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Migraine Treatment Getting Easier to Take


WebMD Health News

June 27, 2000 (Montreal) -- Some migraine sufferers are at the end of their ropes. It's not so much that the medicine doesn't work, it's just that they can't bear the taste of the tablets or can't swallow them, or just can't keep them down. And then there are those who don't experience the relief they'd hoped for from the drug.

So what's new in migraine therapies? Not much, at least in the way of new medications. But newer, easier-to-take forms of existing treatments may offer significant relief to migraine sufferers, reported several researchers at the 42nd annual scientific meeting of the American Headache Society.

Teen migraine sufferers in particular may benefit from the nasal formulation of Imitrex, says A. David Rothner, MD, from the Cleveland Clinic. In a long-term follow-up study, 70-80% of patients taking either a 10 milligram or 20 milligram dose of Imitrex nasal spray experienced significant relief from migraine.

Additionally, teenagers don't seem to avoid taking the medication, because "kids like to put things in their nose," says Rothner in an interview with WebMD. "They like it better than pills and they like it better than shots." He points out that one of the best things about the drug is that it did not seem to lose its effectiveness over time, as is seen with some migraine treatments.

Although the main side effect is the bad taste of the medication -- it can be tasted at the back of the throat even when sprayed up the nose -- "kids are pretty good at learning to mask it, probably better than the drug companies. Lemon drops seem to work very nicely," Rothner says.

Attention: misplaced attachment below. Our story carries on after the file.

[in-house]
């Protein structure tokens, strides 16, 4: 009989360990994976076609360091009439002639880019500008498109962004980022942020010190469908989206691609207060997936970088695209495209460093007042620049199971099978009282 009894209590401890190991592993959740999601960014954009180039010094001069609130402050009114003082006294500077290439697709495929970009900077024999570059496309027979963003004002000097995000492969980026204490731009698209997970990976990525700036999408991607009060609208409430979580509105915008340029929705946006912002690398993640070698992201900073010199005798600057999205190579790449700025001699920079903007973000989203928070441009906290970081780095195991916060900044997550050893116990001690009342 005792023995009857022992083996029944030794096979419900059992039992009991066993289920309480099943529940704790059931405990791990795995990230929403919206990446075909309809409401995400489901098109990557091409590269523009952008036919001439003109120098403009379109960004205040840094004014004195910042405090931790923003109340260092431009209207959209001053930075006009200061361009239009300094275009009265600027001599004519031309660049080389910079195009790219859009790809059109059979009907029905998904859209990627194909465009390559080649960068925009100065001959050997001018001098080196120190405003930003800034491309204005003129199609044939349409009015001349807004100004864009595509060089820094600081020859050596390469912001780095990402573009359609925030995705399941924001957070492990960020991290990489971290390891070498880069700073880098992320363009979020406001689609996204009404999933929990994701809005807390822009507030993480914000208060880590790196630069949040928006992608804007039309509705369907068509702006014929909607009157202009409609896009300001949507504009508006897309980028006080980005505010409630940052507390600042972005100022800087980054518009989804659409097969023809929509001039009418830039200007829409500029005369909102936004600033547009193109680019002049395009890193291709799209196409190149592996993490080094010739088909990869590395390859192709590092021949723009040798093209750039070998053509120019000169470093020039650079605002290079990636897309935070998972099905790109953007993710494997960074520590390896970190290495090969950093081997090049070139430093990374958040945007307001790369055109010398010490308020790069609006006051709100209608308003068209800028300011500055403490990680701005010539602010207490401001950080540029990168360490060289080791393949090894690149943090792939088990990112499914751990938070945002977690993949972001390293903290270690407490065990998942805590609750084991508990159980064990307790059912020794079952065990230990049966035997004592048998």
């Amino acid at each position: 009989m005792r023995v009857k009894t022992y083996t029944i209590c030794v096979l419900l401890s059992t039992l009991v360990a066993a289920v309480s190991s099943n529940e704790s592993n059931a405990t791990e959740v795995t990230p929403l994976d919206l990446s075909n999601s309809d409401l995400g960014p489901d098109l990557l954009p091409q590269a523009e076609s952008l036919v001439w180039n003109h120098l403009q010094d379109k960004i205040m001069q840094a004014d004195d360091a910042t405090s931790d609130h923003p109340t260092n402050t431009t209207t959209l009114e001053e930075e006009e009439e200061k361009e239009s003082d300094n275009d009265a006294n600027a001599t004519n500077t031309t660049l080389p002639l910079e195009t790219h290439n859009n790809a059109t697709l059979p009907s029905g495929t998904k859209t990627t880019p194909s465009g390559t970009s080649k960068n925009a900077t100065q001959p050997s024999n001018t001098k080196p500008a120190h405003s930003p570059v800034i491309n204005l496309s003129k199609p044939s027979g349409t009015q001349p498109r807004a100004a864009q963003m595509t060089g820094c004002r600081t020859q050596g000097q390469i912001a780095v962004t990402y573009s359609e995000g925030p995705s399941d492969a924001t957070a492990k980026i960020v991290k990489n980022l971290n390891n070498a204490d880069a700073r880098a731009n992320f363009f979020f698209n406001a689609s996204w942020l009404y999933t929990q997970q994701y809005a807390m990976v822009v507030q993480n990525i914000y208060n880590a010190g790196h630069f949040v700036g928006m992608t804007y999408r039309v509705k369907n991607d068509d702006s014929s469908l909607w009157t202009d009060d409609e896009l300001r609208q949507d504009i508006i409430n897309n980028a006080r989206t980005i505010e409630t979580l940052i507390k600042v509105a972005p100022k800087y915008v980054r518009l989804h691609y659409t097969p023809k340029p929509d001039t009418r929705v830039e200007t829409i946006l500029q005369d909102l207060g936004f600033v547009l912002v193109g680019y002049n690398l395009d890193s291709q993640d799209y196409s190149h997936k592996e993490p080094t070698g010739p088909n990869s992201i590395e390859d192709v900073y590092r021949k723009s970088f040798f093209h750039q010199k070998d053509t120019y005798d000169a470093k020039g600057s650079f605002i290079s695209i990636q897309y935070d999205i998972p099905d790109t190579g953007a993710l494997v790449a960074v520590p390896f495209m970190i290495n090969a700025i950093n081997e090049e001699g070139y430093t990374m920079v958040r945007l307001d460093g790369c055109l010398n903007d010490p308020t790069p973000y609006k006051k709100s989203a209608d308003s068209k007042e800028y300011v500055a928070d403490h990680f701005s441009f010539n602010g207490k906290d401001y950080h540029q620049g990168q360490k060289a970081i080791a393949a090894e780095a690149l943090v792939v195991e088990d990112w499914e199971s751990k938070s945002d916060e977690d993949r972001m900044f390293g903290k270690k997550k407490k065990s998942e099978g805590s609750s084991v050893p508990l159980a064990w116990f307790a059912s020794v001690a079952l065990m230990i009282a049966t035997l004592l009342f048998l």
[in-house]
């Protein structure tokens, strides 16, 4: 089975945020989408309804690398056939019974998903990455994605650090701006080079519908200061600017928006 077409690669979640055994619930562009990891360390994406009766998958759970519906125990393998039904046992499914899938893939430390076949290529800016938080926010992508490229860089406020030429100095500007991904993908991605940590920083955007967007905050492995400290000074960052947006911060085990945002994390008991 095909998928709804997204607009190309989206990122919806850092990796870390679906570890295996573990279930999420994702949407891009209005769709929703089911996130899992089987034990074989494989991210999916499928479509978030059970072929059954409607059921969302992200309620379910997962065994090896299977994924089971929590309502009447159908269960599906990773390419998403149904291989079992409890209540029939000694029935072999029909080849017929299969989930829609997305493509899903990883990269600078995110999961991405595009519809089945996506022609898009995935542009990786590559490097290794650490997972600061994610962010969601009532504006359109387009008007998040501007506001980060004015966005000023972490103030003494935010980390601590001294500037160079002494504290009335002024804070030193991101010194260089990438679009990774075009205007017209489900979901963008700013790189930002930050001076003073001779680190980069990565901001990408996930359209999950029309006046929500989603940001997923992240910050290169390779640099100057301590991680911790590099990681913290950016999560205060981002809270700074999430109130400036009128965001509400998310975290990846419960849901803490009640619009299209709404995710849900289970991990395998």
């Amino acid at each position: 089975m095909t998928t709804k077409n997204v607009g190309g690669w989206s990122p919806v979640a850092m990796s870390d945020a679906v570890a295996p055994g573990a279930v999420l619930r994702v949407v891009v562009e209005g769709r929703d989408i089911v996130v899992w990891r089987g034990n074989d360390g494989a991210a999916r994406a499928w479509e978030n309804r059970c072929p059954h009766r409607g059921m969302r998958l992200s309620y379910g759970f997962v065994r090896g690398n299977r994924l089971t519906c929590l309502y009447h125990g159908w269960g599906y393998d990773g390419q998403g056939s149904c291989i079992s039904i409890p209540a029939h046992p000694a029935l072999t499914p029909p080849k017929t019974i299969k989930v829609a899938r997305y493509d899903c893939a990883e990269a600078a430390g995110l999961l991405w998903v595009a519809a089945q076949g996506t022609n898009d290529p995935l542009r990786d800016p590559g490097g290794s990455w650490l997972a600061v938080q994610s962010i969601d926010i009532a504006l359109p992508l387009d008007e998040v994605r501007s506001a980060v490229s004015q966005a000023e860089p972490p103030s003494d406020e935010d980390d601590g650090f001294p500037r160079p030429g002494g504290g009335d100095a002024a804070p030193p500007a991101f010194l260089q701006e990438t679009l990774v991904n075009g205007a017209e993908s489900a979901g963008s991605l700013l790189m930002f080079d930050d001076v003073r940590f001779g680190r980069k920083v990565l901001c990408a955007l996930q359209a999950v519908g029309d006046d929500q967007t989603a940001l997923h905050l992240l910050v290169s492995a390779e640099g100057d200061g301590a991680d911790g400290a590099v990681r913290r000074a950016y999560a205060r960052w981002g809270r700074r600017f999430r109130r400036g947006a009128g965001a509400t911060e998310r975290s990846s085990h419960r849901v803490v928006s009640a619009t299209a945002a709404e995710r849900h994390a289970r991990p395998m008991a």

He emphasizes, however, that treatment for migraine is highly personalized, and that it's important to match the drug, the dose, and the way it is taken to the needs of the child and the family. Therapy with the stronger migraine treatments may be appropriate for more severe and persistent migraines, but mild migraines are often effectively managed with Advil or Tylenol and rest, he notes.

For those who don't mind oral medications, two companies are rolling out oral forms of the triptan group of migraine drugs. These drugs promise to do for migraine therapy what M&Ms did for chocolate -- melt in the mouth. Merck's fast-dissolving version of Maxalt MLT, now on the market, is peppermint-flavored, and AstraZeneca's Zomig, awaiting FDA approval, will be orange-flavored, representatives of the two companies tell WebMD.

Both pills are designed to dissolve on top of the tongue rather than under it. The primary advantage of the new oral formulations, say researchers, is that they can be taken without water, which may be helpful for patients who have trouble swallowing pills without it, or for those whose migraines are accompanied by nausea and can't keep anything down.

But when it comes to how well these drugs work, the melt formulations are comparable to, but no better than, tablets.

"The benefit of the drug is in reducing pain. That does not mean pain-free -- it's ... very similar to Zomig tablets," says Allan Purdy, MD, professor of medicine at Dalhousie University and chief of neurology at Queen Elizabeth II Health Sciences Centre in Halifax, Nova Scotia.

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